Gone With The Wind?
The field approval process
The process has essentially remained the same . . . some areas required more attention to detail than others and that is going to require more time and effort to complete.
The epic book and movie story by Margaret Mitchell described how the Civil War spelled the end of an era. Some say it seems appropriate to cite when discussing what we all know as the field approval process. Rhett Butler and Scarlet O'Hara saw the end coming in the movie and acted accordingly. Tara was abandoned.
We all suspected it was coming sooner or later. You should have noticed that maintenance inspectors for the last several years have been more and more reluctant to approve field work involving a 337 form. It seems it has been common to refer the matter to the Aircraft Certification Office (ACO) for approval. Many were told to hire a Designated Airworthiness Representative (DAR) or Designated Engineering Representative (DER) so that they might assist in providing approved data. There was some difference in how the process was treated at the various FSDO's around the country. The procedure cried out for organization and revision. Well we got it!
At a current IA seminar an inspector stated that the field approval was going to be so complex now it will be almost impossible for the average tech in the field to complete. He said that for all practical purposes it is gone. After reviewing the new requirements this may or may not be true . . . but, it will be more complex and require more paperwork. The process has essentially remained the same. It's just that some areas require more attention to detail than others and that is going to require more time and effort to complete.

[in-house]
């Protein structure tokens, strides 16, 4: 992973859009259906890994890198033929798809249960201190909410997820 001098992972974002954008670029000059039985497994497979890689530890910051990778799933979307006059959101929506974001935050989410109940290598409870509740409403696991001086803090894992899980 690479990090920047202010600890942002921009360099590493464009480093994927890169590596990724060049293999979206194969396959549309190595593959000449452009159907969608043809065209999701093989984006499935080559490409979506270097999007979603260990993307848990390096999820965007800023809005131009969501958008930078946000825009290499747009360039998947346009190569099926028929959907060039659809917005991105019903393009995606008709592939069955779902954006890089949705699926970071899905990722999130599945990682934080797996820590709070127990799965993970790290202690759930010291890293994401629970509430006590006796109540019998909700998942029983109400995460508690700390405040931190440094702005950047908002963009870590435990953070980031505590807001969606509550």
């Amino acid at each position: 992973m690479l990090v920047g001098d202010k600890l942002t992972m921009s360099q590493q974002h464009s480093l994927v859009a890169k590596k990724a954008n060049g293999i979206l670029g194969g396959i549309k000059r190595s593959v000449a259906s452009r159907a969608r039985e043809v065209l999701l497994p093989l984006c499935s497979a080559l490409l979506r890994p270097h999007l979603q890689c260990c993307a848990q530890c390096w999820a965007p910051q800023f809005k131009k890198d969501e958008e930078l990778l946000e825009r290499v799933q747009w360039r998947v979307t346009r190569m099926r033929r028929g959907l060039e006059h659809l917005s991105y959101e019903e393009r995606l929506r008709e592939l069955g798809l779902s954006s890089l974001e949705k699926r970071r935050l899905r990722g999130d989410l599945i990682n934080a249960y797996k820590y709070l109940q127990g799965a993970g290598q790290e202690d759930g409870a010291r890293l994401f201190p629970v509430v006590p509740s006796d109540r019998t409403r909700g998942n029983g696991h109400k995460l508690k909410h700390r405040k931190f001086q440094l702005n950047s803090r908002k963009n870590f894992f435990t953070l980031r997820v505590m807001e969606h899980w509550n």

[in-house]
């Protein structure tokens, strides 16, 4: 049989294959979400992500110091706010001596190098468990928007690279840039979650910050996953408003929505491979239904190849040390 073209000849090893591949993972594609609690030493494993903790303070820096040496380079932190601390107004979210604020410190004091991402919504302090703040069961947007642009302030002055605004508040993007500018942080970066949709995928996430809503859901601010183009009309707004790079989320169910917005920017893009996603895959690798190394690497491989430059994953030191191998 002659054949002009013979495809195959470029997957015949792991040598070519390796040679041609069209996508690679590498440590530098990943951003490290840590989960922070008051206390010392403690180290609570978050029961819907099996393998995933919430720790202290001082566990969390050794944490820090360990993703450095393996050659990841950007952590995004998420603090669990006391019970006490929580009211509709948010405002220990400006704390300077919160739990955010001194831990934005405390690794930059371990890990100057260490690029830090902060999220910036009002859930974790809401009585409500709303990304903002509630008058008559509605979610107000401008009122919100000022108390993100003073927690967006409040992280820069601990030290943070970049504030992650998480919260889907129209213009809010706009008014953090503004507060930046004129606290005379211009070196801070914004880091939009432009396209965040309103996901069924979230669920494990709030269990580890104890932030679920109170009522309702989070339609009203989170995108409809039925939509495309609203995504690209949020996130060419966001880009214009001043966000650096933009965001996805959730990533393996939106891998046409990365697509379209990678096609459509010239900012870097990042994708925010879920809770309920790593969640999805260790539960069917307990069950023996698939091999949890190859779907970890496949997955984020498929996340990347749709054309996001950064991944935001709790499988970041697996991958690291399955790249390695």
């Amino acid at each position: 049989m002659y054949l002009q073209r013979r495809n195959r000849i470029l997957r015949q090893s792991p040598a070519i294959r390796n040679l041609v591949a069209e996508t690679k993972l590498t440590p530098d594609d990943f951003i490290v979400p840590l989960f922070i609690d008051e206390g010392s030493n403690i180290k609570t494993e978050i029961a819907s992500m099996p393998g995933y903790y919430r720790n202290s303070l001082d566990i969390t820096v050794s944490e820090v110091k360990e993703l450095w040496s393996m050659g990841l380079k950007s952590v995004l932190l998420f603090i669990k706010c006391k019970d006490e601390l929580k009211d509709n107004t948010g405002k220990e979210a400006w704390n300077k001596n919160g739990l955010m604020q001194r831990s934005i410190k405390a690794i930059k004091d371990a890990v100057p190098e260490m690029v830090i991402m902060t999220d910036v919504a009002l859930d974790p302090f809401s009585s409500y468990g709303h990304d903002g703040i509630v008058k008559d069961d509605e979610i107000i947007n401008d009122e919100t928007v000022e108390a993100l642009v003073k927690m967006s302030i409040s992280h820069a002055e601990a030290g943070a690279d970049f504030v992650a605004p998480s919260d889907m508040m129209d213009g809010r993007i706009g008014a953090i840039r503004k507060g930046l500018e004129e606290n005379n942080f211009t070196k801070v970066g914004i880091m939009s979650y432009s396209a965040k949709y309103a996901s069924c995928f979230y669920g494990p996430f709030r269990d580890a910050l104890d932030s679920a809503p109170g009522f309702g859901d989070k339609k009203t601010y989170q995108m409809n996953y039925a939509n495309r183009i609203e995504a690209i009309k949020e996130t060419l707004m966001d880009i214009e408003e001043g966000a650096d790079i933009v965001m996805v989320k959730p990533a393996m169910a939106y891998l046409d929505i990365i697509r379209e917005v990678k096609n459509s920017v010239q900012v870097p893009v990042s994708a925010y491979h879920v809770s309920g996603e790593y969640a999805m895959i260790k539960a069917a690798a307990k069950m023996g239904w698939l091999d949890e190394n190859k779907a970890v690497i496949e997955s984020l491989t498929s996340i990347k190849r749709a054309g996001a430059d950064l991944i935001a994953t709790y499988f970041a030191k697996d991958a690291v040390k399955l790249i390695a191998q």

HBAW 02-03 (ASI Handbook Bulletin)
Last October the FAA published Handbook Bulletin 02-03 that addressed the procedures for inspectors to follow when performing field approval functions. The directive was designed to tie together all the different interpretations of the field approval process that have been existing for some time. This was supposed to be the final word on the issue. This instruction to ASI's has since been reduced to an "Order" making it mandatory guidance for the field inspectors to follow on the subject (8300.10 CHG 15). The title reads "Perform Field Approval of Major Repairs and Major Alterations." So, at least in theory and on paper, the field approval still exists.
Needless to say, the instructions seem to have taken a lot of discretion from the IA's and repair facilities and placed more emphasis on using the bureaucracy. Alaska technicians and operators, who have been allowed significant leeway on the subject in the past, will likewise be pressed to follow the procedures. Some say things will come to a boil in Alaska! We'll see.
Since the bulletin has now become an "Order" neither an IA, repair station, or field inspector can independently approve a repair or alteration without further input. Additional steps have been added to the process that make it sound a little more complex.
Many operators feel that in the FAA's zeal to help organize the field approval process the exact opposite seems to have occurred. Only time will tell.
The Aircraft Certification Division has recently stated . . .
"We have noted, over time, some inconsistency and lack of standardization in the way Flight Standards District Offices issued field approvals. In some instances, inspectors issued field approvals when the product should have received an STC. This order . . . will ensure that we will better identify alteration projects that need to be referred to the ACO as a potential STC project."
(Order 8110.46, 9-30-02).
The Question: To field approve or to STC? By Joe Hertzler R ecently I was studying the field approvals of FAA Form 337s, what I consider to be the hottest issue between the FAA and...
I have been told that getting an FAA field approval is a lot like getting an elephant pregnant.
On May 21, 2003, seven months after the Federal Aviation Administration (FAA) made the first substantive revision to field approval policy in 20 years
In Part 2 of my tome on field approvals, we will cover current field approval policy found in Change 16 to FAA Order 8300.10.